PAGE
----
Perhaps the most annoying enemies in Sid Meier’s Civilization are the barbarians. They have been that way since Civ I—back then I played on a 9 inch screen on a Macintosh SE and was happy to do so. The game has progressed to its current incarnation of Civilization VI and I’m still playing—now on the Nintendo Switch platform.
Barbarians are peoples who live in outposts and generally like to wreak havoc on any legitimate civilization. They’ll come in and destroy farms, mines and other improvements you’ve made around your cities. They’ve become more sophisticated with each generation of Civ.
There is no making peace with them. One either puts up with them, killing them when you can, or you wipe them out all together. There is no compromise. In my most recent game of Civ VI, I elected to play the civilization, Australia and I set the map to be earth; so, my “civilization” occupies the continent of Australia. To live at peace, I had to destroy four barbarian outposts on my continent. There was no other way.
I liken Civ VI’s barbarians to sin. Purtian John Owen was right when he said, “Be killing sin or it will be killing you.” Sin invades our lives, disrupting our thoughts and actions. Like the barbarians in my game, sin comes along and uproots our “farms” (progress) and encroaches in our “mines” (thoughts, brain, etc.).
Be killing sin or it will be killing you.
This morning I read 1, 2 & 3 John. I’ve read them countless times before. John wrote,
“Everyone who has been born of God does not sin, because his seed remains in him; he is not able to sin, because he has been born of God.” [1 John 3:9 (CSB)]. For a few seconds I began to question my salvation—wait, I thought, I sin; in fact I sin everyday; am I really saved?
Paul wrote similarly in Romans:
Therefore do not let sin reign in your mortal body, so that you obey its desires. And do not offer any parts of it to sin as weapons for unrighteousness. But as those who are alive from the dead, offer yourselves to God, and all the parts of yourselves to God as weapons for righteousness. For sin will not rule over you, because you are not under the law but under grace. [Romans 6:12-14 (CSB)]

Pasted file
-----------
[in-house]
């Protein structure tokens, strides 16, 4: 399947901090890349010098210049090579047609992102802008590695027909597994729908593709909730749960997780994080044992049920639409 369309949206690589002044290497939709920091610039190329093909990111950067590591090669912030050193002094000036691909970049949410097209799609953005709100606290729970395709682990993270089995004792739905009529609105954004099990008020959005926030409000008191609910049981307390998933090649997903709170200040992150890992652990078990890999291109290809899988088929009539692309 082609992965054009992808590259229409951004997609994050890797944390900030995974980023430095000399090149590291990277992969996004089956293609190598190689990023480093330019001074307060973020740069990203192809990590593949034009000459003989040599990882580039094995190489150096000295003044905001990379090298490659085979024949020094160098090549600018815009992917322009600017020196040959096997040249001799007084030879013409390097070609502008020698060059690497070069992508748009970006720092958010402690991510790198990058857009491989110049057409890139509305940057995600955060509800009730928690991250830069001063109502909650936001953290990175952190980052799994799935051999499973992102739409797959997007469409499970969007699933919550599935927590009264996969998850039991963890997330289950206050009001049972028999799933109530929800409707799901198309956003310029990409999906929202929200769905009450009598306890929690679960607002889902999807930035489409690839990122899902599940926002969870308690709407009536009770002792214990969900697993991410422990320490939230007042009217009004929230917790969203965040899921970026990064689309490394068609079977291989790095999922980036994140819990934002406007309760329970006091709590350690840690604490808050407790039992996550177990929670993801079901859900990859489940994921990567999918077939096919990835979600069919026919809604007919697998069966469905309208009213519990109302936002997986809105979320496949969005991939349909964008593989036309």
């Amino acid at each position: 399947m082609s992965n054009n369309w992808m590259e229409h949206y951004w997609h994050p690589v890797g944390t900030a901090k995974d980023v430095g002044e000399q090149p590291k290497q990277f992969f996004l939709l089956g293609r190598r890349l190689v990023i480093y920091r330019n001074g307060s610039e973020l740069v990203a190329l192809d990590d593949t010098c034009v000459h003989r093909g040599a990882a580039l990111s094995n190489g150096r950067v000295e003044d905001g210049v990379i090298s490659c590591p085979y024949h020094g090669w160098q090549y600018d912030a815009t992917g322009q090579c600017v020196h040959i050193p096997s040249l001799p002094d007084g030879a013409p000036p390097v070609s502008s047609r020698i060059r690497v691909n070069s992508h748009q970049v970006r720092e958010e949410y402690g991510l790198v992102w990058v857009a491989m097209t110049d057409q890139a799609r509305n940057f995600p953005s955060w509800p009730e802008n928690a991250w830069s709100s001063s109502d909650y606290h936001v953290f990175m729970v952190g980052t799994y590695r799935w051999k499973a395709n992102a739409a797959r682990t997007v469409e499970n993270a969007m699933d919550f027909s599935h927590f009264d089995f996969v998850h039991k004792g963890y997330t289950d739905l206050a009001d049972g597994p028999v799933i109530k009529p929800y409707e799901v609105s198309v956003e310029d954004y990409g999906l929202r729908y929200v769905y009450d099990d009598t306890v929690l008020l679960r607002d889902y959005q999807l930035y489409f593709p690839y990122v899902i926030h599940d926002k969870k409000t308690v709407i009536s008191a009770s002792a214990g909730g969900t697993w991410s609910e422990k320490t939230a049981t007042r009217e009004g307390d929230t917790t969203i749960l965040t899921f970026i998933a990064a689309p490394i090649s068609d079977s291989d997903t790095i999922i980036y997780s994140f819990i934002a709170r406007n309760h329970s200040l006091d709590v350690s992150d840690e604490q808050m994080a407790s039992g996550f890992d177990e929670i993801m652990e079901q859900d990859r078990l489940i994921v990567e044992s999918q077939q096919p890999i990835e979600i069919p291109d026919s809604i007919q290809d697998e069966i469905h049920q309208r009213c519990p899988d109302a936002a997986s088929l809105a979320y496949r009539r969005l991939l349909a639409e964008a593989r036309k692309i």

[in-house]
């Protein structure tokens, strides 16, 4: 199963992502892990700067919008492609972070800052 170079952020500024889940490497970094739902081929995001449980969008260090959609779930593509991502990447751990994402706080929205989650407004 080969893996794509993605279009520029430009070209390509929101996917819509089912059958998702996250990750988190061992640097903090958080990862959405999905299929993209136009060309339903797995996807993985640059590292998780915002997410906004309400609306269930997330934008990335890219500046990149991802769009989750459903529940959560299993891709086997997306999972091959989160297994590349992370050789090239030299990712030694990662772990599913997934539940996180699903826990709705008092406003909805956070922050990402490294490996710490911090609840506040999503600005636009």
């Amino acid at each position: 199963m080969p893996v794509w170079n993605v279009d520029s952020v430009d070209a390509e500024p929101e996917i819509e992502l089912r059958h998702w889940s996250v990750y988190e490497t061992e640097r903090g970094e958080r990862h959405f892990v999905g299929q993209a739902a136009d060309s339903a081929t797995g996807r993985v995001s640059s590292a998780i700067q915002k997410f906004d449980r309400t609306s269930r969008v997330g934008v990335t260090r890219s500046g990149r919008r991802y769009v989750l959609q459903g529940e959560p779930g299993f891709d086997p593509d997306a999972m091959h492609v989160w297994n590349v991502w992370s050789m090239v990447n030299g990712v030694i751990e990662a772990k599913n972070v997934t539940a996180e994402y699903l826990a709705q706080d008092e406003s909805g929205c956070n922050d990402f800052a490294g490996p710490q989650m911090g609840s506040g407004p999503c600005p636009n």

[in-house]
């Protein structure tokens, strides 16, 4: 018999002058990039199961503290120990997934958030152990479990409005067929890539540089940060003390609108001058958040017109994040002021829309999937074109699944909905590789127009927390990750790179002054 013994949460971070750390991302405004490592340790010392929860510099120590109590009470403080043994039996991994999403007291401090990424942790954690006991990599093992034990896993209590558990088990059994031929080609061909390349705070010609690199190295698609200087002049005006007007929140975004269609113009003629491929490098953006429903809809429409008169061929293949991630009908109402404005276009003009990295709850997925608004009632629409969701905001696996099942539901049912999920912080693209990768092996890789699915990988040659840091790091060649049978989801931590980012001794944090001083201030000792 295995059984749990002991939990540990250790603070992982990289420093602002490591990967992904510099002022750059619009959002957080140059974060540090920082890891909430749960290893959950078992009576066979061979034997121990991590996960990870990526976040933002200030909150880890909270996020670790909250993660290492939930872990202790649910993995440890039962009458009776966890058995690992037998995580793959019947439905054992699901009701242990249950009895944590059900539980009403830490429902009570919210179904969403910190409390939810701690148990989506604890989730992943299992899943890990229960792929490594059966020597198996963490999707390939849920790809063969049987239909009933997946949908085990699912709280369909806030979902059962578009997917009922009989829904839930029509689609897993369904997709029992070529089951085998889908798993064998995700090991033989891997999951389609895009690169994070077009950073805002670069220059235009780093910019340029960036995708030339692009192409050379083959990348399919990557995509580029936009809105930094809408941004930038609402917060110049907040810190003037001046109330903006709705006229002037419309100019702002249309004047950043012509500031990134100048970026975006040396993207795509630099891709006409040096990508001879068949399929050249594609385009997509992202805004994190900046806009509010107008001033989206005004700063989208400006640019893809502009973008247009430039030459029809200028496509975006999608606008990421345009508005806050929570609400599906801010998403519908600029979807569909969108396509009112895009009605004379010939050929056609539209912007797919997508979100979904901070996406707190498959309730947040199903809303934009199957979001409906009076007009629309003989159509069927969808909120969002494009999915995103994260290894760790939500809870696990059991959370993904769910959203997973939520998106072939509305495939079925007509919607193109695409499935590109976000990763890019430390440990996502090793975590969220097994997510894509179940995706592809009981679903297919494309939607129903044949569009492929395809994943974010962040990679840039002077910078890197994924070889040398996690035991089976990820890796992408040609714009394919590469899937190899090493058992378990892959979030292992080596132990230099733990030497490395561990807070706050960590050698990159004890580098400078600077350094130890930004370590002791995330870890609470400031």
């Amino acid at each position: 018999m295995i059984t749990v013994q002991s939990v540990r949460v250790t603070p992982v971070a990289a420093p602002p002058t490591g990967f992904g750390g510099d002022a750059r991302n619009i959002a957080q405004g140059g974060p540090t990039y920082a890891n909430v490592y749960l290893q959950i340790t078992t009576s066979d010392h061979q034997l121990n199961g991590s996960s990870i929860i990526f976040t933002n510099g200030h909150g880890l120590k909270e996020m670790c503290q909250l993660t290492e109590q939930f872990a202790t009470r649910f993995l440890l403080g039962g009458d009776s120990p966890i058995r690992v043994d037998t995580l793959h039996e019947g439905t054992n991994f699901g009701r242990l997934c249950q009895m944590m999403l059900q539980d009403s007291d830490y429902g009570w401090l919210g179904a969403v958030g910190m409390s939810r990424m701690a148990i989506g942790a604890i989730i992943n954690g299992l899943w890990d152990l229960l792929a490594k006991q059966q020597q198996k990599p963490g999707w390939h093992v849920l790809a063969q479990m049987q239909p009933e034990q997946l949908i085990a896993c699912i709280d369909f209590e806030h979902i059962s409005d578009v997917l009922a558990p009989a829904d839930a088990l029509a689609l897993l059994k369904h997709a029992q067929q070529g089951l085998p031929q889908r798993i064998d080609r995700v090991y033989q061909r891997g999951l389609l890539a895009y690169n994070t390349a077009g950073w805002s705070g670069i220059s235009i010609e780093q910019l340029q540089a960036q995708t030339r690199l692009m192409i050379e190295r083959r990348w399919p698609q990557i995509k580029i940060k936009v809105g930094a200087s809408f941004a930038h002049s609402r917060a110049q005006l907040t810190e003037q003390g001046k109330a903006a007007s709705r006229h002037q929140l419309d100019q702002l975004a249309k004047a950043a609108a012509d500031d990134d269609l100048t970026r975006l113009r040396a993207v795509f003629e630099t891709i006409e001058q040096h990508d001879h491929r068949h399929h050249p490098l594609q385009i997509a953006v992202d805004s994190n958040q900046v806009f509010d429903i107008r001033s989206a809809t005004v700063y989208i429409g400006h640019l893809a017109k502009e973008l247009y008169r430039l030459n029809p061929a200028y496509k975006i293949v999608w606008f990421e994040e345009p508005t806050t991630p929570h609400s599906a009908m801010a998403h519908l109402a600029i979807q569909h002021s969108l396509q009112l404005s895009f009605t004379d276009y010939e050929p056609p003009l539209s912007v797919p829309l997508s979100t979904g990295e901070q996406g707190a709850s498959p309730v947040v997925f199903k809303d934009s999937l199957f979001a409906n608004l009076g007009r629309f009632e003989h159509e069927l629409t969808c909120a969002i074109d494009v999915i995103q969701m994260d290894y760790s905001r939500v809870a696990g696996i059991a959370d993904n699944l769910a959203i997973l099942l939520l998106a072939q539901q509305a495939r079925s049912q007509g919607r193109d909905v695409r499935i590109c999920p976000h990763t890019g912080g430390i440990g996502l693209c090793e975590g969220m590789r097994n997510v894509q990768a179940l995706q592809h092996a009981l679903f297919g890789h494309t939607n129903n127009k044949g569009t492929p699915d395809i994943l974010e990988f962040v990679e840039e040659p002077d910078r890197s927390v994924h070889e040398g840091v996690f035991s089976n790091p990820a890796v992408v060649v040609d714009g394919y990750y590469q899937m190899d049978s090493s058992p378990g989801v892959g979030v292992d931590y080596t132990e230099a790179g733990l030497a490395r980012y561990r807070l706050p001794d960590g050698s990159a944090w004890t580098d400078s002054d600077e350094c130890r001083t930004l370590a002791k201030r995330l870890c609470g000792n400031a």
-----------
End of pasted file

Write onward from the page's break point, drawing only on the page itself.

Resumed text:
The key phrase (for me) is: For sin will not rule over you, because you are not under the law but under grace. We’re not under the law, we’re under grace! Sin shall not occupy your throne.
Matthew writes in his gospel that Jesus declared, “A good tree can’t produce bad fruit; neither can a bad tree produce good fruit.” Matthew 7:18 (CSB)—the original Greek reads, a good tree will not habitually bear bad fruit. Every tree will have a few bad pieces of fruit—however, the majority will be good. Bill Flannagan, my pastor in the late 1990s explained it this way: the course of the Mississippi is North to South, though sometimes it flows East or West for a bit.
Sin isn’t merely pesky—it wants your life. It wants to kill you spiritually and claim you when you die physically. In Civ VI the barbarians will wipe you out if you let them. Be killing sin or it will be killing you.
Paul, again in Romans, pronounces the gospel (good news)— The law came along to multiply the trespass. But where sin multiplied, grace multiplied even more so that, just as sin reigned in death, so also grace will reign through righteousness, resulting in eternal life through Jesus Christ our Lord. [Romans 5:20-21 (CSB)] That’s the Gospel, that’s the good news.
So, when we anguish over our sin, we can, like Paul ask and answer, What a wretched man I am! Who will rescue me from this body of death? Thanks be to God through Jesus Christ our Lord! So then, with my mind I myself am serving the law of God, but with my flesh, the law of sin.
Therefore, there is now no condemnation for those in Christ Jesus, because the law of the Spirit of life in Christ Jesus has set you free from the law of sin and death. [Romans 7:24–8:2 (CSB)].
Therefore, there is now no condemnation for those in Christ Jesus
So, walk confidently today in the Lord—His Grace is bigger than our sin. He’s got this.